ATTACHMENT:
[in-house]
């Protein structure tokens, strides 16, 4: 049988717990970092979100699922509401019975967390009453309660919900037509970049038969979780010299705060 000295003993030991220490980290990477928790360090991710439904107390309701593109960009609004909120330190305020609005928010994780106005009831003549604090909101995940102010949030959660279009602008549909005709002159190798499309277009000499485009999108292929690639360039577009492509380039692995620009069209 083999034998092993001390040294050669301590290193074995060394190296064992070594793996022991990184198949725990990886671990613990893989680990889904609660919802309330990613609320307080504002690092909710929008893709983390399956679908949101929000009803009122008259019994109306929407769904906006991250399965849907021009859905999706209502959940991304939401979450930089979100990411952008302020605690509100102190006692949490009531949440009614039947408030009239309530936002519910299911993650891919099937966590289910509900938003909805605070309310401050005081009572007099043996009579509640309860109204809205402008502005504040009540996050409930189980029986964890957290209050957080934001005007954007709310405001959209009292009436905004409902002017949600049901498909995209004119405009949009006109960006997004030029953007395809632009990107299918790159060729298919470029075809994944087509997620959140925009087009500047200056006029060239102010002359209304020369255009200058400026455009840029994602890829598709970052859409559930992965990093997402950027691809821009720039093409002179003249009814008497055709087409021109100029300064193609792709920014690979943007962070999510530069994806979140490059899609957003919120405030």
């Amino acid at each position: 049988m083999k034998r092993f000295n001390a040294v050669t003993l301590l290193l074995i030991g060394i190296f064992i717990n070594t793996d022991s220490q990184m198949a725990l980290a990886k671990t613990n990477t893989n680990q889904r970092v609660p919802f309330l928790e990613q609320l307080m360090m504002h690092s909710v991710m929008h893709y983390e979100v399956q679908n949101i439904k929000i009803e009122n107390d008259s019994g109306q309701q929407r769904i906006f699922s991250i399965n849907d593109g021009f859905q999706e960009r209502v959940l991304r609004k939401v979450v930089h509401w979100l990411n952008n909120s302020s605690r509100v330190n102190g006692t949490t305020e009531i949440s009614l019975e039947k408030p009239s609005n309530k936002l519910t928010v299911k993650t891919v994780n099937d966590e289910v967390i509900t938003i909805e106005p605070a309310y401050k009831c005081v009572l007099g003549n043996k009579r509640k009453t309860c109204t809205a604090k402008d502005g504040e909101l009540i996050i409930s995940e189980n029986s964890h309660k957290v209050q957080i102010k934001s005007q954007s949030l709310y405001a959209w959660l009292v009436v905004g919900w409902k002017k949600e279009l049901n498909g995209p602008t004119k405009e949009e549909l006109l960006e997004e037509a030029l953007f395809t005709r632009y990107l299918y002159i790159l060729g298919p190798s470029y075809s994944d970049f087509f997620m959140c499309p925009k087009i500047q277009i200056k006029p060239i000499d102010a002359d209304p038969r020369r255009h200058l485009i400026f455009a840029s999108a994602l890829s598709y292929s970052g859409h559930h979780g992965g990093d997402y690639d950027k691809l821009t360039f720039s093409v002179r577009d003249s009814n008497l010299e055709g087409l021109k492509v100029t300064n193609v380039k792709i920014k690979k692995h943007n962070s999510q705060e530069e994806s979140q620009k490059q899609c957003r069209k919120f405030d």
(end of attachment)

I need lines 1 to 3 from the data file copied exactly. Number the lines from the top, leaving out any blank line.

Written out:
[in-house]
């Protein structure tokens, strides 16, 4: 049988717990970092979100699922509401019975967390009453309660919900037509970049038969979780010299705060 000295003993030991220490980290990477928790360090991710439904107390309701593109960009609004909120330190305020609005928010994780106005009831003549604090909101995940102010949030959660279009602008549909005709002159190798499309277009000499485009999108292929690639360039577009492509380039692995620009069209 083999034998092993001390040294050669301590290193074995060394190296064992070594793996022991990184198949725990990886671990613990893989680990889904609660919802309330990613609320307080504002690092909710929008893709983390399956679908949101929000009803009122008259019994109306929407769904906006991250399965849907021009859905999706209502959940991304939401979450930089979100990411952008302020605690509100102190006692949490009531949440009614039947408030009239309530936002519910299911993650891919099937966590289910509900938003909805605070309310401050005081009572007099043996009579509640309860109204809205402008502005504040009540996050409930189980029986964890957290209050957080934001005007954007709310405001959209009292009436905004409902002017949600049901498909995209004119405009949009006109960006997004030029953007395809632009990107299918790159060729298919470029075809994944087509997620959140925009087009500047200056006029060239102010002359209304020369255009200058400026455009840029994602890829598709970052859409559930992965990093997402950027691809821009720039093409002179003249009814008497055709087409021109100029300064193609792709920014690979943007962070999510530069994806979140490059899609957003919120405030």
């Amino acid at each position: 049988m083999k034998r092993f000295n001390a040294v050669t003993l301590l290193l074995i030991g060394i190296f064992i717990n070594t793996d022991s220490q990184m198949a725990l980290a990886k671990t613990n990477t893989n680990q889904r970092v609660p919802f309330l928790e990613q609320l307080m360090m504002h690092s909710v991710m929008h893709y983390e979100v399956q679908n949101i439904k929000i009803e009122n107390d008259s019994g109306q309701q929407r769904i906006f699922s991250i399965n849907d593109g021009f859905q999706e960009r209502v959940l991304r609004k939401v979450v930089h509401w979100l990411n952008n909120s302020s605690r509100v330190n102190g006692t949490t305020e009531i949440s009614l019975e039947k408030p009239s609005n309530k936002l519910t928010v299911k993650t891919v994780n099937d966590e289910v967390i509900t938003i909805e106005p605070a309310y401050k009831c005081v009572l007099g003549n043996k009579r509640k009453t309860c109204t809205a604090k402008d502005g504040e909101l009540i996050i409930s995940e189980n029986s964890h309660k957290v209050q957080i102010k934001s005007q954007s949030l709310y405001a959209w959660l009292v009436v905004g919900w409902k002017k949600e279009l049901n498909g995209p602008t004119k405009e949009e549909l006109l960006e997004e037509a030029l953007f395809t005709r632009y990107l299918y002159i790159l060729g298919p190798s470029y075809s994944d970049f087509f997620m959140c499309p925009k087009i500047q277009i200056k006029p060239i000499d102010a002359d209304p038969r020369r255009h200058l485009i400026f455009a840029s999108a994602l890829s598709y292929s970052g859409h559930h979780g992965g990093d997402y690639d950027k691809l821009t360039f720039s093409v002179r577009d003249s009814n008497l010299e055709g087409l021109k492509v100029t300064n193609v380039k792709i920014k690979k692995h943007n962070s999510q705060e530069e994806s979140q620009k490059q899609c957003r069209k919120f405030d």